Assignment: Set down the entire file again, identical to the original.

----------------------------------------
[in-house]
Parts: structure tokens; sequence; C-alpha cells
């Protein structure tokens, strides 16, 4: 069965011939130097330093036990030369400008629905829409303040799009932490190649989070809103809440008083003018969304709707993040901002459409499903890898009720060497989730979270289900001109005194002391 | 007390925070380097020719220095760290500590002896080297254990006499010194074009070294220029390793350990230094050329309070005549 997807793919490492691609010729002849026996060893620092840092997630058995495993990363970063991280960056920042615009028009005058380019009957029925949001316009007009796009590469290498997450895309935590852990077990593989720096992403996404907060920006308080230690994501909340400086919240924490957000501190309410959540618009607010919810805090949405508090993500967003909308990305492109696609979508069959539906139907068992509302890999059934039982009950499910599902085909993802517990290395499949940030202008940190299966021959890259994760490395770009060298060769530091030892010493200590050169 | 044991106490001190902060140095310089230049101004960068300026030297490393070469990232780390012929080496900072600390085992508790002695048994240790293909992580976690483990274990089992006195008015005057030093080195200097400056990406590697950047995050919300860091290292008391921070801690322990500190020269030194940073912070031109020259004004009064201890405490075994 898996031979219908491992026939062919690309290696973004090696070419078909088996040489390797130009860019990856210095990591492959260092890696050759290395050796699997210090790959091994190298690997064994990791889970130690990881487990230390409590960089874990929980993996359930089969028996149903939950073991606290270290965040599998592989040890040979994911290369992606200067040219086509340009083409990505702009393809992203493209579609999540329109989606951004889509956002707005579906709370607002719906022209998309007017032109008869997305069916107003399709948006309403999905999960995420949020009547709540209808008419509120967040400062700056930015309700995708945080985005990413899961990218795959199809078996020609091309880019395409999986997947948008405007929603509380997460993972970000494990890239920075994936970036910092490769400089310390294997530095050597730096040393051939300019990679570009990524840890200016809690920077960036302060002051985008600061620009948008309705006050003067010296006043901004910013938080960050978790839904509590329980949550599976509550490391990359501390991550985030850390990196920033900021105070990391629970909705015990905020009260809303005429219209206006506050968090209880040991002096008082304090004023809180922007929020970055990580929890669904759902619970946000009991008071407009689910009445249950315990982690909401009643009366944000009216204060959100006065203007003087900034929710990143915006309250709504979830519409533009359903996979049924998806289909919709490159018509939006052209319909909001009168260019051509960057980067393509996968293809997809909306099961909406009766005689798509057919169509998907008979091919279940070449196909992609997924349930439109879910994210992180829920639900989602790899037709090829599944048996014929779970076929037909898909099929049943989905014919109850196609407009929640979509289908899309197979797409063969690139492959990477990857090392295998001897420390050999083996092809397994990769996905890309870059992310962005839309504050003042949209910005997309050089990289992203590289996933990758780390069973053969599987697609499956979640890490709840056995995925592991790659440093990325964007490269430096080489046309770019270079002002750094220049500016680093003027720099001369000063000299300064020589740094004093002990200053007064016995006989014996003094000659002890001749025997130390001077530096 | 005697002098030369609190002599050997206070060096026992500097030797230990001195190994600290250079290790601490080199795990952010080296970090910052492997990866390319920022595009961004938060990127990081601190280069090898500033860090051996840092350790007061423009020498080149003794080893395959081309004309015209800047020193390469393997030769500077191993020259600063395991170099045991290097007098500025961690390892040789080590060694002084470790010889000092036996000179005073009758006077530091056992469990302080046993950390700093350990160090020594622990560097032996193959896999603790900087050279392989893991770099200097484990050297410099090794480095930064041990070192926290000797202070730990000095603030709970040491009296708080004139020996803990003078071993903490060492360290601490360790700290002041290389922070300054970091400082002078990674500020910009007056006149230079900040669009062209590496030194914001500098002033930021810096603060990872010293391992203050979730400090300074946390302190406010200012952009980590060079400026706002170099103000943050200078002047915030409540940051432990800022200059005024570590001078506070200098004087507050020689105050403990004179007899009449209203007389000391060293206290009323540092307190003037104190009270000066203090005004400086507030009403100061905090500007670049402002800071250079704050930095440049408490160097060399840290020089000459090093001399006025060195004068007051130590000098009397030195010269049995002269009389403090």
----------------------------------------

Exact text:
[in-house]
Parts: structure tokens; sequence; C-alpha cells
């Protein structure tokens, strides 16, 4: 069965011939130097330093036990030369400008629905829409303040799009932490190649989070809103809440008083003018969304709707993040901002459409499903890898009720060497989730979270289900001109005194002391 | 007390925070380097020719220095760290500590002896080297254990006499010194074009070294220029390793350990230094050329309070005549 997807793919490492691609010729002849026996060893620092840092997630058995495993990363970063991280960056920042615009028009005058380019009957029925949001316009007009796009590469290498997450895309935590852990077990593989720096992403996404907060920006308080230690994501909340400086919240924490957000501190309410959540618009607010919810805090949405508090993500967003909308990305492109696609979508069959539906139907068992509302890999059934039982009950499910599902085909993802517990290395499949940030202008940190299966021959890259994760490395770009060298060769530091030892010493200590050169 | 044991106490001190902060140095310089230049101004960068300026030297490393070469990232780390012929080496900072600390085992508790002695048994240790293909992580976690483990274990089992006195008015005057030093080195200097400056990406590697950047995050919300860091290292008391921070801690322990500190020269030194940073912070031109020259004004009064201890405490075994 898996031979219908491992026939062919690309290696973004090696070419078909088996040489390797130009860019990856210095990591492959260092890696050759290395050796699997210090790959091994190298690997064994990791889970130690990881487990230390409590960089874990929980993996359930089969028996149903939950073991606290270290965040599998592989040890040979994911290369992606200067040219086509340009083409990505702009393809992203493209579609999540329109989606951004889509956002707005579906709370607002719906022209998309007017032109008869997305069916107003399709948006309403999905999960995420949020009547709540209808008419509120967040400062700056930015309700995708945080985005990413899961990218795959199809078996020609091309880019395409999986997947948008405007929603509380997460993972970000494990890239920075994936970036910092490769400089310390294997530095050597730096040393051939300019990679570009990524840890200016809690920077960036302060002051985008600061620009948008309705006050003067010296006043901004910013938080960050978790839904509590329980949550599976509550490391990359501390991550985030850390990196920033900021105070990391629970909705015990905020009260809303005429219209206006506050968090209880040991002096008082304090004023809180922007929020970055990580929890669904759902619970946000009991008071407009689910009445249950315990982690909401009643009366944000009216204060959100006065203007003087900034929710990143915006309250709504979830519409533009359903996979049924998806289909919709490159018509939006052209319909909001009168260019051509960057980067393509996968293809997809909306099961909406009766005689798509057919169509998907008979091919279940070449196909992609997924349930439109879910994210992180829920639900989602790899037709090829599944048996014929779970076929037909898909099929049943989905014919109850196609407009929640979509289908899309197979797409063969690139492959990477990857090392295998001897420390050999083996092809397994990769996905890309870059992310962005839309504050003042949209910005997309050089990289992203590289996933990758780390069973053969599987697609499956979640890490709840056995995925592991790659440093990325964007490269430096080489046309770019270079002002750094220049500016680093003027720099001369000063000299300064020589740094004093002990200053007064016995006989014996003094000659002890001749025997130390001077530096 | 005697002098030369609190002599050997206070060096026992500097030797230990001195190994600290250079290790601490080199795990952010080296970090910052492997990866390319920022595009961004938060990127990081601190280069090898500033860090051996840092350790007061423009020498080149003794080893395959081309004309015209800047020193390469393997030769500077191993020259600063395991170099045991290097007098500025961690390892040789080590060694002084470790010889000092036996000179005073009758006077530091056992469990302080046993950390700093350990160090020594622990560097032996193959896999603790900087050279392989893991770099200097484990050297410099090794480095930064041990070192926290000797202070730990000095603030709970040491009296708080004139020996803990003078071993903490060492360290601490360790700290002041290389922070300054970091400082002078990674500020910009007056006149230079900040669009062209590496030194914001500098002033930021810096603060990872010293391992203050979730400090300074946390302190406010200012952009980590060079400026706002170099103000943050200078002047915030409540940051432990800022200059005024570590001078506070200098004087507050020689105050403990004179007899009449209203007389000391060293206290009323540092307190003037104190009270000066203090005004400086507030009403100061905090500007670049402002800071250079704050930095440049408490160097060399840290020089000459090093001399006025060195004068007051130590000098009397030195010269049995002269009389403090």